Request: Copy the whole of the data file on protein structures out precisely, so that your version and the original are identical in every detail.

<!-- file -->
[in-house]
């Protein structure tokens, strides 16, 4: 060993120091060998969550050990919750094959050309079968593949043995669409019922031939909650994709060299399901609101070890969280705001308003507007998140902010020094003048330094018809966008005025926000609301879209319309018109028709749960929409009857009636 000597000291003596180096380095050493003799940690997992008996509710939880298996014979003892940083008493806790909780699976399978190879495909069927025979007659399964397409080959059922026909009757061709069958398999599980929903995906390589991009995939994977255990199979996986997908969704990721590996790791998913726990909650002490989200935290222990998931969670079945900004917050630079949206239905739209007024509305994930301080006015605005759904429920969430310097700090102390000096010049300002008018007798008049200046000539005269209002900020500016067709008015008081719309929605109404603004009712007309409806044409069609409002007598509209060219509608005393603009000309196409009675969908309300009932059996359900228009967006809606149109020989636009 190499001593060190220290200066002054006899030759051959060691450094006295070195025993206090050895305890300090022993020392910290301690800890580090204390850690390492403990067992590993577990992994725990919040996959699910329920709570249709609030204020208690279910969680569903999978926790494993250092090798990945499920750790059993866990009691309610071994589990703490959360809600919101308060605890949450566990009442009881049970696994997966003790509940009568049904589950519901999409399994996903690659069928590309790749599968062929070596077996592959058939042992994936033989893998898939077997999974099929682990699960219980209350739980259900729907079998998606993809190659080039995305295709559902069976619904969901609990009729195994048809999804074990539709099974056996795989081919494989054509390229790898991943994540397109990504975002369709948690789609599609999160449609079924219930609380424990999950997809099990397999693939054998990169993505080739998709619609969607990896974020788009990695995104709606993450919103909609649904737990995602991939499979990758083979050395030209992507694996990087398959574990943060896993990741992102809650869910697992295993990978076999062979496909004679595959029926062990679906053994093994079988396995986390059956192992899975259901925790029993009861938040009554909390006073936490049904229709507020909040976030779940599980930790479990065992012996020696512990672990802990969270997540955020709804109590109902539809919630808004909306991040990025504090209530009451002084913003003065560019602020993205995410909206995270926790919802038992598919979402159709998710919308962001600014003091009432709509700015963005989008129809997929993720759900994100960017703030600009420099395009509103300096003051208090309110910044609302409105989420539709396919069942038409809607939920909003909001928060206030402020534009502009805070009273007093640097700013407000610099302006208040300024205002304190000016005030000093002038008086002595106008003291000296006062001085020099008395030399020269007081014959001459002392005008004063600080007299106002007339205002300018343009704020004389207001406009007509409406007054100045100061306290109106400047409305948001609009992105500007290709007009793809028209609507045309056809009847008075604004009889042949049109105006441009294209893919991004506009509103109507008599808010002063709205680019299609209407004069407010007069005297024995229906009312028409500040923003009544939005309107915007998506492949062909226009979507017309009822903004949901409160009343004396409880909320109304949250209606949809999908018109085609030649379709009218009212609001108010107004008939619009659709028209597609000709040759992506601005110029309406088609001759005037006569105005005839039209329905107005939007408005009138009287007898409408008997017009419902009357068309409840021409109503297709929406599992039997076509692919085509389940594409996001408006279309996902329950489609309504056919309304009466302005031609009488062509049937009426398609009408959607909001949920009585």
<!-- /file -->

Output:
[in-house]
């Protein structure tokens, strides 16, 4: 060993120091060998969550050990919750094959050309079968593949043995669409019922031939909650994709060299399901609101070890969280705001308003507007998140902010020094003048330094018809966008005025926000609301879209319309018109028709749960929409009857009636 000597000291003596180096380095050493003799940690997992008996509710939880298996014979003892940083008493806790909780699976399978190879495909069927025979007659399964397409080959059922026909009757061709069958398999599980929903995906390589991009995939994977255990199979996986997908969704990721590996790791998913726990909650002490989200935290222990998931969670079945900004917050630079949206239905739209007024509305994930301080006015605005759904429920969430310097700090102390000096010049300002008018007798008049200046000539005269209002900020500016067709008015008081719309929605109404603004009712007309409806044409069609409002007598509209060219509608005393603009000309196409009675969908309300009932059996359900228009967006809606149109020989636009 190499001593060190220290200066002054006899030759051959060691450094006295070195025993206090050895305890300090022993020392910290301690800890580090204390850690390492403990067992590993577990992994725990919040996959699910329920709570249709609030204020208690279910969680569903999978926790494993250092090798990945499920750790059993866990009691309610071994589990703490959360809600919101308060605890949450566990009442009881049970696994997966003790509940009568049904589950519901999409399994996903690659069928590309790749599968062929070596077996592959058939042992994936033989893998898939077997999974099929682990699960219980209350739980259900729907079998998606993809190659080039995305295709559902069976619904969901609990009729195994048809999804074990539709099974056996795989081919494989054509390229790898991943994540397109990504975002369709948690789609599609999160449609079924219930609380424990999950997809099990397999693939054998990169993505080739998709619609969607990896974020788009990695995104709606993450919103909609649904737990995602991939499979990758083979050395030209992507694996990087398959574990943060896993990741992102809650869910697992295993990978076999062979496909004679595959029926062990679906053994093994079988396995986390059956192992899975259901925790029993009861938040009554909390006073936490049904229709507020909040976030779940599980930790479990065992012996020696512990672990802990969270997540955020709804109590109902539809919630808004909306991040990025504090209530009451002084913003003065560019602020993205995410909206995270926790919802038992598919979402159709998710919308962001600014003091009432709509700015963005989008129809997929993720759900994100960017703030600009420099395009509103300096003051208090309110910044609302409105989420539709396919069942038409809607939920909003909001928060206030402020534009502009805070009273007093640097700013407000610099302006208040300024205002304190000016005030000093002038008086002595106008003291000296006062001085020099008395030399020269007081014959001459002392005008004063600080007299106002007339205002300018343009704020004389207001406009007509409406007054100045100061306290109106400047409305948001609009992105500007290709007009793809028209609507045309056809009847008075604004009889042949049109105006441009294209893919991004506009509103109507008599808010002063709205680019299609209407004069407010007069005297024995229906009312028409500040923003009544939005309107915007998506492949062909226009979507017309009822903004949901409160009343004396409880909320109304949250209606949809999908018109085609030649379709009218009212609001108010107004008939619009659709028209597609000709040759992506601005110029309406088609001759005037006569105005005839039209329905107005939007408005009138009287007898409408008997017009419902009357068309409840021409109503297709929406599992039997076509692919085509389940594409996001408006279309996902329950489609309504056919309304009466302005031609009488062509049937009426398609009408959607909001949920009585």